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Raft of the Medusa, Louvre Museum

The French masterpiece The Raft of the Medusa is an emotionally wrenching painting that depicts a notorious real-life human tragedy: the appalling suffering of people set adrift at sea on a ramshackle raft.

In 1816, a wooden French ship, the Medusa, ran aground and sank 80 km (50 miles) off the coast of Africa. As the 400 panicked passengers and crew scrambled into lifeboats, it became horribly clear that not all people could be accommodated.

Grasping whatever could be useful, a rough raft was quickly lashed together. Soon, 147 wet and frightened people were crammed on the flatbed raft, facing the terrors of the hostile sea. The raft was tied by ropes to a proper lifeboat. But fearing that the unstable raft might drag the lifeboat under, the Medusa’s captain cut the ropes. The people on the raft were abandoned without supplies.

As hunger grew on the raft, people ate leather belts, boots, hats and even their clothes. Their increasingly desperate 13 days adrift saw intensifying madness, brawling, the casting overboard of the weak and finally cannibalism. When the raft was eventually found, there were only 15 survivors – and five of those soon died.

The art of desperation

News of the tragedy caused uproar in France, with profound questions being posed about the nature of civilization itself. In Paris at the time, a 27-year-old artist named Theodore Gericault was enthralled by the story and keen to build his reputation as a painter.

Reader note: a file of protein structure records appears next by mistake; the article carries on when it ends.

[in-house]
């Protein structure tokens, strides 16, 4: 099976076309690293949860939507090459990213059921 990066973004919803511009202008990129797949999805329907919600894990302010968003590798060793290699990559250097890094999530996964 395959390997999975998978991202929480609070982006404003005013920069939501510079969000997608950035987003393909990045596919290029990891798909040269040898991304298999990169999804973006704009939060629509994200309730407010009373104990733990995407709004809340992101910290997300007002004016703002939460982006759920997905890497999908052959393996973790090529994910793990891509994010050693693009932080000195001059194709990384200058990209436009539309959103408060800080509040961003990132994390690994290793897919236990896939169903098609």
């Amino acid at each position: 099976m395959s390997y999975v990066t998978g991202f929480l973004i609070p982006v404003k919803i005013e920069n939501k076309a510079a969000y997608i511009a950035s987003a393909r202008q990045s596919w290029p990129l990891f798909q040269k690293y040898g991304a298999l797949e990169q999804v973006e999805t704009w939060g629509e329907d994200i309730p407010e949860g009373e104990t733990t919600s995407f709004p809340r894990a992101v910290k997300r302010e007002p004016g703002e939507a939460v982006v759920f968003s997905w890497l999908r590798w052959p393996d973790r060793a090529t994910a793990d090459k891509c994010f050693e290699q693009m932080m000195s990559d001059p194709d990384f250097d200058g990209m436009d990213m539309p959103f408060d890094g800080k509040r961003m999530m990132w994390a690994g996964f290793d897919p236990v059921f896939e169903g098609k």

Gericault spoke with some of the survivors in hospitals, visited morgues to see the skin colouring of people who had starved or drowned and purchased body parts to observe the effects of decomposition. He even had a team of carpenters build a near-size replica of the raft in his studio.

Gericault’s compositional skill, his obsession with artistic accuracy and his sense of emotional tension drove him to create a painting that was shockingly explicit. The suffering mass of doomed humanity writhes before our eyes. We are irresistibly drawn into the suffering of these deathly pale and emaciated souls. At the top right of the picture there is a depiction of desperate hope, which is intensified by our knowledge that such hope was very largely in vain. We know that these people were abandoned to their fate by the deliberate acts of other people.

If we look carefully, we can see that in technical terms Gericault has used a strong diagonal line that draws the viewer’s eye from the bottom left corner of the canvas to the to that intense drama of hope at the top right. Among other things, several outstretched arms and hands point in that direction, sending us into speculation about what can be seen on the horizon by those on the raft – but remaining beyond our view.

Having the massive dimensions of 4.91 metres (16 ft 1in) by 7.16 metres (23 ft 6 in), the large-scale painting dragged the first, horrified viewers at the Paris Salon of 1819 into the whole despairing experience. And the painting still does so today, dominating a wall of the Louvre Museum in Paris. It’s unmissable and unforgettable.

By Brad Allan, writer and wine tasting host in Melbourne, Australia and frequent visitor to France…

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